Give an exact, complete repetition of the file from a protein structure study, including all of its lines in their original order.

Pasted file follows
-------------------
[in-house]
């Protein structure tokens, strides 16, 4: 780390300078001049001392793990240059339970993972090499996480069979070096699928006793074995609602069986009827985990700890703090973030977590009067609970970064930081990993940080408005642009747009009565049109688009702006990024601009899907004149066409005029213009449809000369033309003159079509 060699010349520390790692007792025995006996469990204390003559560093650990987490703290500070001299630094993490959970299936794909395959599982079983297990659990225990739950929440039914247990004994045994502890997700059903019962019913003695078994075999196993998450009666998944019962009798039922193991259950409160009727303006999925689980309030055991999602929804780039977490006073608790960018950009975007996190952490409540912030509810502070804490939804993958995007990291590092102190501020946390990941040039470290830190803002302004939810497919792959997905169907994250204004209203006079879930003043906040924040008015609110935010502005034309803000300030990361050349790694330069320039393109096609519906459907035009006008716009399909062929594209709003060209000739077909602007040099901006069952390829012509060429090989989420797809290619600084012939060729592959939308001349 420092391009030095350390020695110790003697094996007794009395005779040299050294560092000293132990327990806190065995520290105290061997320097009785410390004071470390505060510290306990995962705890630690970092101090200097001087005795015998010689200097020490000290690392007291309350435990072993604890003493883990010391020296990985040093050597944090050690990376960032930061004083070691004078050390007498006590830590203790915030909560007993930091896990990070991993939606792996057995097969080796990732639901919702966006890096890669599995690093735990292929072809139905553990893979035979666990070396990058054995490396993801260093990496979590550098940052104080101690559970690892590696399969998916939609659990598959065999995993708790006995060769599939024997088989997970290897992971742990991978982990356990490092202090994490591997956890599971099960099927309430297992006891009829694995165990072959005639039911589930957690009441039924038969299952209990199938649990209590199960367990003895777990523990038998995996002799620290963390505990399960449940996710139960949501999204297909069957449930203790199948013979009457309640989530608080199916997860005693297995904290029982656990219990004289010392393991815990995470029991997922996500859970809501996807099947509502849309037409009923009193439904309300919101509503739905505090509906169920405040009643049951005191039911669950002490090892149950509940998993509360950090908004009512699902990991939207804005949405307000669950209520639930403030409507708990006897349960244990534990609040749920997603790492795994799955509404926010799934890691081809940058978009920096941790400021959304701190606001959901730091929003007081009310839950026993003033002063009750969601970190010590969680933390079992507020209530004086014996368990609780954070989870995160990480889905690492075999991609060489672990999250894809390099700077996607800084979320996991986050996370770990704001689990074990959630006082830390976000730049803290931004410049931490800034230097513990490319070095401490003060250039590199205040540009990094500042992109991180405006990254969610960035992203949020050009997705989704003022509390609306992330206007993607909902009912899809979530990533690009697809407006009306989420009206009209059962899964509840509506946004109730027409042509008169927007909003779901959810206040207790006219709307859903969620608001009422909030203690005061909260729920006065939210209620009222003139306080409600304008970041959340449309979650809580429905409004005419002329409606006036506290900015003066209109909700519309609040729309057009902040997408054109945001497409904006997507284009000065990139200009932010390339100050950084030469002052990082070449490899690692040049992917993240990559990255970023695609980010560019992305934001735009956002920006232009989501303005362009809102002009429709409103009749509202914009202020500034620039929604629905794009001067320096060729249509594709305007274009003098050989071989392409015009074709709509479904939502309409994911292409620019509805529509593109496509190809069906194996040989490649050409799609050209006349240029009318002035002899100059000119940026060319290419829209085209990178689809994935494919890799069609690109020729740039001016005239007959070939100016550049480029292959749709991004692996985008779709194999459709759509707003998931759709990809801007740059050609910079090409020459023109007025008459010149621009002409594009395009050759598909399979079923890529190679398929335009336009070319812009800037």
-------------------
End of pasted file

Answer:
[in-house]
């Protein structure tokens, strides 16, 4: 780390300078001049001392793990240059339970993972090499996480069979070096699928006793074995609602069986009827985990700890703090973030977590009067609970970064930081990993940080408005642009747009009565049109688009702006990024601009899907004149066409005029213009449809000369033309003159079509 060699010349520390790692007792025995006996469990204390003559560093650990987490703290500070001299630094993490959970299936794909395959599982079983297990659990225990739950929440039914247990004994045994502890997700059903019962019913003695078994075999196993998450009666998944019962009798039922193991259950409160009727303006999925689980309030055991999602929804780039977490006073608790960018950009975007996190952490409540912030509810502070804490939804993958995007990291590092102190501020946390990941040039470290830190803002302004939810497919792959997905169907994250204004209203006079879930003043906040924040008015609110935010502005034309803000300030990361050349790694330069320039393109096609519906459907035009006008716009399909062929594209709003060209000739077909602007040099901006069952390829012509060429090989989420797809290619600084012939060729592959939308001349 420092391009030095350390020695110790003697094996007794009395005779040299050294560092000293132990327990806190065995520290105290061997320097009785410390004071470390505060510290306990995962705890630690970092101090200097001087005795015998010689200097020490000290690392007291309350435990072993604890003493883990010391020296990985040093050597944090050690990376960032930061004083070691004078050390007498006590830590203790915030909560007993930091896990990070991993939606792996057995097969080796990732639901919702966006890096890669599995690093735990292929072809139905553990893979035979666990070396990058054995490396993801260093990496979590550098940052104080101690559970690892590696399969998916939609659990598959065999995993708790006995060769599939024997088989997970290897992971742990991978982990356990490092202090994490591997956890599971099960099927309430297992006891009829694995165990072959005639039911589930957690009441039924038969299952209990199938649990209590199960367990003895777990523990038998995996002799620290963390505990399960449940996710139960949501999204297909069957449930203790199948013979009457309640989530608080199916997860005693297995904290029982656990219990004289010392393991815990995470029991997922996500859970809501996807099947509502849309037409009923009193439904309300919101509503739905505090509906169920405040009643049951005191039911669950002490090892149950509940998993509360950090908004009512699902990991939207804005949405307000669950209520639930403030409507708990006897349960244990534990609040749920997603790492795994799955509404926010799934890691081809940058978009920096941790400021959304701190606001959901730091929003007081009310839950026993003033002063009750969601970190010590969680933390079992507020209530004086014996368990609780954070989870995160990480889905690492075999991609060489672990999250894809390099700077996607800084979320996991986050996370770990704001689990074990959630006082830390976000730049803290931004410049931490800034230097513990490319070095401490003060250039590199205040540009990094500042992109991180405006990254969610960035992203949020050009997705989704003022509390609306992330206007993607909902009912899809979530990533690009697809407006009306989420009206009209059962899964509840509506946004109730027409042509008169927007909003779901959810206040207790006219709307859903969620608001009422909030203690005061909260729920006065939210209620009222003139306080409600304008970041959340449309979650809580429905409004005419002329409606006036506290900015003066209109909700519309609040729309057009902040997408054109945001497409904006997507284009000065990139200009932010390339100050950084030469002052990082070449490899690692040049992917993240990559990255970023695609980010560019992305934001735009956002920006232009989501303005362009809102002009429709409103009749509202914009202020500034620039929604629905794009001067320096060729249509594709305007274009003098050989071989392409015009074709709509479904939502309409994911292409620019509805529509593109496509190809069906194996040989490649050409799609050209006349240029009318002035002899100059000119940026060319290419829209085209990178689809994935494919890799069609690109020729740039001016005239007959070939100016550049480029292959749709991004692996985008779709194999459709759509707003998931759709990809801007740059050609910079090409020459023109007025008459010149621009002409594009395009050759598909399979079923890529190679398929335009336009070319812009800037």